The type of bus can make a significant difference in the efficiency, size, and readability of the generated code. For a bus to appear in the generated code, it must be nonvirtual. Only the elements of a virtual bus appear in the generated code.

For example, suppose a bus passes through a Unit Delay block. For simplicity, the bus contains only three elements: a, b, and c. This table shows the effect of the Output as nonvirtual bus parameter on the generated code.

Generated CodeVirtual BusNonvirtual Bus

model_types.h file

Virtual buses do not require type definitions.

Bus objects appear in the generated code as structures.

typedef struct {
  real_T a;
  real_T b;
  real_T c;
} BusObject;

model.h file

The generated code defines one Unit Delay block for each element of the virtual bus.

typedef struct {
  real_T UnitDelay_1_DSTATE;  /* '<Root>/Unit Delay' */
  real_T UnitDelay_2_DSTATE;  /* '<Root>/Unit Delay' */
  real_T UnitDelay_3_DSTATE;  /* '<Root>/Unit Delay' */
} DW_model_T;

The generated code defines one Unit Delay block for the nonvirtual bus, using the BusObject structure.

typedef struct {
  BusObject UnitDelay_DSTATE;  /* '<Root>/Unit Delay' */
} DW_model_T;

To create a nonvirtual bus, see Create Nonvirtual Buses.

If you intend to generate code for a model that uses buses, see Generate Efficient Code for Bus Signals (Simulink Coder). Generating code for nonvirtual buses can result in multiple copies of some buses.

Concatenated Signal

This model shows a concatenated signal that places the input matrices side by side.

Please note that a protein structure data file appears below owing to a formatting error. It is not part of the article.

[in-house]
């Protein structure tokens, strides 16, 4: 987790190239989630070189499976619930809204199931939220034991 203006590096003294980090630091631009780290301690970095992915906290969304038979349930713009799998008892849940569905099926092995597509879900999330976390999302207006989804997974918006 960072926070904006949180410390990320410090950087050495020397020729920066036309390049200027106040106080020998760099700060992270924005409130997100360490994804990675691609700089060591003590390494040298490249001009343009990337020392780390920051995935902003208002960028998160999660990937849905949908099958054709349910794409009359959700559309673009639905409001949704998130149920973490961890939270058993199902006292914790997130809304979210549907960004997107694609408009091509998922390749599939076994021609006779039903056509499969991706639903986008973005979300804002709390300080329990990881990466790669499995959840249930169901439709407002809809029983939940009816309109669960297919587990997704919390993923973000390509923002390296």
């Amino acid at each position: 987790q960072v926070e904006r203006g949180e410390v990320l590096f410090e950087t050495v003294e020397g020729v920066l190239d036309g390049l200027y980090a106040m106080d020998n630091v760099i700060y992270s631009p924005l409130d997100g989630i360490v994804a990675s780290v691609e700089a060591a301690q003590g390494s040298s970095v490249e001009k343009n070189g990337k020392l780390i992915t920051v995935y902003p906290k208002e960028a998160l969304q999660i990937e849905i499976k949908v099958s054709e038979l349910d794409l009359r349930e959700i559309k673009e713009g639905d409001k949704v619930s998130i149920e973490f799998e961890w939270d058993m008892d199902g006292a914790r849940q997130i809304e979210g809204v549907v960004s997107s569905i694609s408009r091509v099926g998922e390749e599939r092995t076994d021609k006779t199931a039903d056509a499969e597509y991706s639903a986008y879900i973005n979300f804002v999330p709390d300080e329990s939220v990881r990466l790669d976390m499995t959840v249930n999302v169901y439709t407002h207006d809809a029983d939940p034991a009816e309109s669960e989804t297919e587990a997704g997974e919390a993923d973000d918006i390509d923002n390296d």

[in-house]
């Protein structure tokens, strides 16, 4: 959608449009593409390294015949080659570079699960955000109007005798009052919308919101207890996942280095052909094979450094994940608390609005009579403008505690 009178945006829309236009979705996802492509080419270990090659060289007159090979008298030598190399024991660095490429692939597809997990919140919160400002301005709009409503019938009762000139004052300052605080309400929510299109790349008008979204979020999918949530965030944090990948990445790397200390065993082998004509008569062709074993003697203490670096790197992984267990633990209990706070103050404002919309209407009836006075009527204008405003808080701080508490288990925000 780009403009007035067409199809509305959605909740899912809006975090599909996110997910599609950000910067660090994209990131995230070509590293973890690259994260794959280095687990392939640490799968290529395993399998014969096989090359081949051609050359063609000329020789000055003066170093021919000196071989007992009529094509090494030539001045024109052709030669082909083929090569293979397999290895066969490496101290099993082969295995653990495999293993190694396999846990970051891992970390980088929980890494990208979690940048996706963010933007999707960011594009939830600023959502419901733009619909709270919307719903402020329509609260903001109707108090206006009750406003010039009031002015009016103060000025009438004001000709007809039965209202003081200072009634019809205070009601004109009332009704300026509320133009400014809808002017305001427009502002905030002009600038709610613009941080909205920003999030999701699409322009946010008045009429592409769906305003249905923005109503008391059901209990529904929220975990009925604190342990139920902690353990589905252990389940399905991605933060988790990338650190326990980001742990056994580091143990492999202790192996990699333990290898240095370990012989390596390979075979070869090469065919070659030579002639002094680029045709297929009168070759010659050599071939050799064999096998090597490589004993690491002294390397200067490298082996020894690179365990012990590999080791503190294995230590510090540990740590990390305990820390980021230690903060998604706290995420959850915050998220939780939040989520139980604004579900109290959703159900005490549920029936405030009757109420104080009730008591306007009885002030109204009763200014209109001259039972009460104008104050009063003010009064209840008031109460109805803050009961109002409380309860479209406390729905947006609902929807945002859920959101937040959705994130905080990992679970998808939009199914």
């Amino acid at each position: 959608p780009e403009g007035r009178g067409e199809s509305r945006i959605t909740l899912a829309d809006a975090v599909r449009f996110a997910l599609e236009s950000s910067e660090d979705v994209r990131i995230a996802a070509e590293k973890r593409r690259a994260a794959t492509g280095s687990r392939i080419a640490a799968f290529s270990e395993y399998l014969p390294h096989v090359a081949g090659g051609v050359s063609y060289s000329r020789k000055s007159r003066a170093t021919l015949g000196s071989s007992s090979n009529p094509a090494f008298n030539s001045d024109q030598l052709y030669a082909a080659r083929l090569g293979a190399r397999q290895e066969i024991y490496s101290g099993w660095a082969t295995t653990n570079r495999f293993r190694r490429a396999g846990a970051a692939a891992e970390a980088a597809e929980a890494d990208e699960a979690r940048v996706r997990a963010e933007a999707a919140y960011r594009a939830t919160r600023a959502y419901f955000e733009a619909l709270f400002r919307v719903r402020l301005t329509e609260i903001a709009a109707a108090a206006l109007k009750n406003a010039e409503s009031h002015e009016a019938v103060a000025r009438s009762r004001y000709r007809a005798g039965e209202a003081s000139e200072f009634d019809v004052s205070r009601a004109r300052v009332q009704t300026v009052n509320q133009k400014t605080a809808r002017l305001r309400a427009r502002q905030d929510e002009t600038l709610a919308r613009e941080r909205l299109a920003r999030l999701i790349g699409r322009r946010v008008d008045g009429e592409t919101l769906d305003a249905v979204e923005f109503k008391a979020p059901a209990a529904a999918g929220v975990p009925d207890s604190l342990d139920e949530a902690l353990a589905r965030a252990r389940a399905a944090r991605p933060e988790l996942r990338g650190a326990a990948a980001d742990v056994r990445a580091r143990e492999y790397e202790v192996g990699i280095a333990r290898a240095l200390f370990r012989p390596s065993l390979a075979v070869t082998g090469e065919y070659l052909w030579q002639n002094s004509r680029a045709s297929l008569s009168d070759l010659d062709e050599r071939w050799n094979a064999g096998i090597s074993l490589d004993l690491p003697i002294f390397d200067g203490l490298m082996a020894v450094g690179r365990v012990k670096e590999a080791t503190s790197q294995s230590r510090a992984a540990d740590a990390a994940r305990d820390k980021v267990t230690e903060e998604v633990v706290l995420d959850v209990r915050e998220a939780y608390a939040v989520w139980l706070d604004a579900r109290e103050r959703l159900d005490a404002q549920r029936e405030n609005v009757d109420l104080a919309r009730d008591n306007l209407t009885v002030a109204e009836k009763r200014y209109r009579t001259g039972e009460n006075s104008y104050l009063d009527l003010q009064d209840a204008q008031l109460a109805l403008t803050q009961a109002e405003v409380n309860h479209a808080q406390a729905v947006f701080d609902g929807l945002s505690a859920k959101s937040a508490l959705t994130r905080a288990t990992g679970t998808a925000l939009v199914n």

The Matrix Concatenate block creates concatenated signals. Elements can be either vectors or matrices, depending on how you configure this block. The Selector block extracts signals based on specified indices. The extracted signals can be grouped differently than the input signals.

You can use concatenated signals in mathematical operations.

To group signals with a Vector Concatenate or Matrix Concatenate block, the signals must have the same data type. When the data type is a Bus object, the inputs must be nonvirtual buses.

Concatenated nonvirtual buses are also known as an array of buses. In an array of buses, all elements are nonvirtual buses that use the same Bus object to specify properties. An array of buses is equivalent to an array of structures in MATLAB®. You can use an array of buses to model a multichannel system. While all the channels have the same properties, each of the channels may have a different value.

In this model, a Vector Concatenate block creates an array of buses.

For more information on arrays of buses, see Combine Buses into an Array of Buses.

Mux Signal

This model shows a mux signal that places the three input signals side by side.

The Mux block creates mux signals. The Demux block extracts all signals, which may be grouped differently than the input signals. The Selector block extracts signals based on specified indices. The extracted signals can be grouped differently than the input signals.

You can use a mux signal to perform computations on multiple vectors. You can also use a Mux block to create a vector of function calls.

Input signals for a Mux block can be any combination of scalars, vectors, and mux signals, but they must have the same data type and numeric type. The signals in the output mux signal appear in the same order as the input signals for the Mux block. You can use multiple Mux blocks to create a mux signal in stages, but the result is flat as if you used a single Mux block.